North Korea

Report: Trump Shuts Down His North Korea Negotiator

JM Ashby
Written by JM Ashby

Everything we know about Trump's recent meeting with North Korean leader Kim Jong-un tells us that talks fell apart at the last second because Trump personally tossed out the work of his staff who had been working on an agreement of some description; an agreement that Trump had not necessarily agreed to because no two members of the Trump regime are ever on the same page.

Now, in response to his own flailing, Time reports that Trump has shut down his top negotiator to North Korea and taken more direct control.

In recent days, Trump shut down an effort by Stephen Biegun, nominally the Administration’s lead negotiator with Pyongyang, to reestablish a back channel through the North’s United Nations mission in New York, according to four U.S. and South Korean officials. [...]

Trump’s insistence on serving as his own lead negotiator, concentrating decision making at the White House has rattled not only U.S. officials outside the White House, but also their counterparts in South Korea and Japan, all the officials said.

One fear, said one foreign official familiar with U.S. diplomacy on the issue who spoke only on the condition of anonymity, is that while Trump did not strike a deal with Kim at their recent summit in Hanoi, he still might agree to one now. The official fears Trump might lift some or all the economic sanctions on Pyongyang in exchange for a North Korean pledge to continue a freeze on development and testing of new missiles and warheads and halt efforts to develop a reliable intercontinental ballistic missile and reentry vehicle capable of striking targets in the U.S.

If Trump agrees to do this -- if he agrees to lift economic sanctions in exchange for what North Korea has already done as some foreign officials fear -- that's the game. It's over.

I believe Trump has already ensured that North Korea will have nuclear weapons when he leaves office, but this would make that outcome less speculative and more formal.

It's not that I necessarily believe a different president could have negotiated North Korea out of their nuclear weapons program, but I do firmly believe that any other president would not have legitimized Kim Jong-un's regime in the manner that Trump has. And Trump's behavior toward Kim Jong-un has other consequences that extend beyond the North's weapons program. Trump has more or less put a smile on the face of a regime that brutally tortures and kills their own citizens in labor camps and gulags.

Future presidents will find it more difficult to negotiate with other regimes because of Trump's behavior toward North Korea. Trump pulled out of the Iran nuclear deal while hugging Kim Jong-un, a dictator who actually has nuclear weapons already. Why should anyone trust us?

  • Christopher Foxx

    To a large extent I don’t get the “Trump has legitimized Kim” meme. Sure, Trump may think Kim is the peachy keenest thing ever, but that doesn’t mean anyone else who does have a lick of sense has to.

    What? Leaders around the world now say “I was thinking Kim was extremely dangerous and we need to put pressure and sanctions on him but, gee, Trump seems to like him so I guess I was wrong and now have to treat him with respect.”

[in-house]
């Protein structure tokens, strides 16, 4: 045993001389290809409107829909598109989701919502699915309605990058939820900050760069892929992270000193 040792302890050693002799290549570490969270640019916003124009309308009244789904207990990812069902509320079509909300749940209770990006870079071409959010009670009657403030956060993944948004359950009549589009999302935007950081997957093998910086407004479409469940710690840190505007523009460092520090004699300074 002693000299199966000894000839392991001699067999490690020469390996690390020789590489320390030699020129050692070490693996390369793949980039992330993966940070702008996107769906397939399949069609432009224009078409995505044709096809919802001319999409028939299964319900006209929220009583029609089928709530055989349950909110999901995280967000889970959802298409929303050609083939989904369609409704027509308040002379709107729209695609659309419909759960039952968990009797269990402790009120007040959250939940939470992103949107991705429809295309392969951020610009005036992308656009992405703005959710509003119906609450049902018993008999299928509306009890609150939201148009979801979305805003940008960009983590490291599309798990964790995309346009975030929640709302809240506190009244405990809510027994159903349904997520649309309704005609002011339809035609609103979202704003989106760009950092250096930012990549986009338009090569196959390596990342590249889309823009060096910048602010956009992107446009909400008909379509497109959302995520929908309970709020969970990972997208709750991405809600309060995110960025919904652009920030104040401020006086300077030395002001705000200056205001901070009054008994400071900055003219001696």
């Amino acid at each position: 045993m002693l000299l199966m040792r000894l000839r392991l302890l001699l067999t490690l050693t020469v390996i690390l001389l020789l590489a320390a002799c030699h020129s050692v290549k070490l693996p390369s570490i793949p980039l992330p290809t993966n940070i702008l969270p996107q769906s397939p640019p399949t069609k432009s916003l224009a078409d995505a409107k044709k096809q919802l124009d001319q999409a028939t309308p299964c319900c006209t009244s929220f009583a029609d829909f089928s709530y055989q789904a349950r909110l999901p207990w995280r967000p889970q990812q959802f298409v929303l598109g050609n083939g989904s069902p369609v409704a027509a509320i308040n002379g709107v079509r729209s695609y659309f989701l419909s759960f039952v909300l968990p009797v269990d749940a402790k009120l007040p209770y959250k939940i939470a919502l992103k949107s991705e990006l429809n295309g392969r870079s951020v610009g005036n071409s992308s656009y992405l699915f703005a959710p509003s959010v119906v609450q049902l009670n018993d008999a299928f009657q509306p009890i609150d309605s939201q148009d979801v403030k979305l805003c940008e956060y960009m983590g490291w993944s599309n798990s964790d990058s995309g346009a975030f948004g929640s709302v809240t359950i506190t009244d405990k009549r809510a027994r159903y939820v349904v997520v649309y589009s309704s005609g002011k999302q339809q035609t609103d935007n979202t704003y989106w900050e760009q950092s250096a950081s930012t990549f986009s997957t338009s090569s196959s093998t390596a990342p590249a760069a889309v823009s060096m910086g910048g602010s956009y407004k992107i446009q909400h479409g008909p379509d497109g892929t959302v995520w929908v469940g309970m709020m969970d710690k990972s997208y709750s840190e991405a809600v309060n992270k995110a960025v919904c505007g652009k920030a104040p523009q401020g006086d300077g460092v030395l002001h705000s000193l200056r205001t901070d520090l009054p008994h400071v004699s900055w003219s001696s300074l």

• katanahamon

      This is where that whole subtle “customs and norms” thing comes in. By simply inviting a despotic, murderous tyrant to sit at a conference table in a formal, dignified setting, you are conferring to this individual a status that they not only don’t deserve, but shouldn’t be accorded.

      • Christopher Foxx

        So nobody else at the table accords it to them. It’s not hard.

  • muselet

    Why should anyone trust us?

    They shouldn’t, as long as there are any Rs in government.

    Rebuilding the US’s reputation in the world will take at least a generation.


  • katanahamon

    What’s worse is that in order to clean up Rump’s messes, the next president (if Dem) will have to cancel everything he’s done, backtrack, and somehow rebuild enough trust to get agreements forged. We may be locked in a cycle of each President canceling everything the previous one has done..good luck negotiating under that framework!

    • Christopher Foxx

      What’s worse is that in order to clean up Rump’s messes, the next president (if Dem) will have to cancel everything he’s done

      Undoing what Trump’s done would be worse? If the next person were to undo everything Trump has done, that’s the least I’d hope for

      • katanahamon

        Yeah, I wasn’t clear. It’s the precedent of the partisan look of undoing completely what a previous president did. Anyone who’s read my virulently anti Rump commentary knows that I couldn’t be happier if we could simply erase him from history, and that I think it should be done.

        • Christopher Foxx

          Oh, I didn’t doubt your opposition to Trump. Never occurred to me you were otherwise. The phrasing just sounded odd to me. 🙂

          Setting the precedent is a worry. Of course I’m all for the next person reversing everything Trump does, and would object if the next person after that then used the same “authority” to re-reverse things. Which is, of course, the problem. Swords are double-edged.

          Which, also of course, is why we need to stick to accepted norms. Recognizing that we won’t always get what we want because that same applies to the other guys. To protect ourselves from their overreach we need to not overreach ourselves.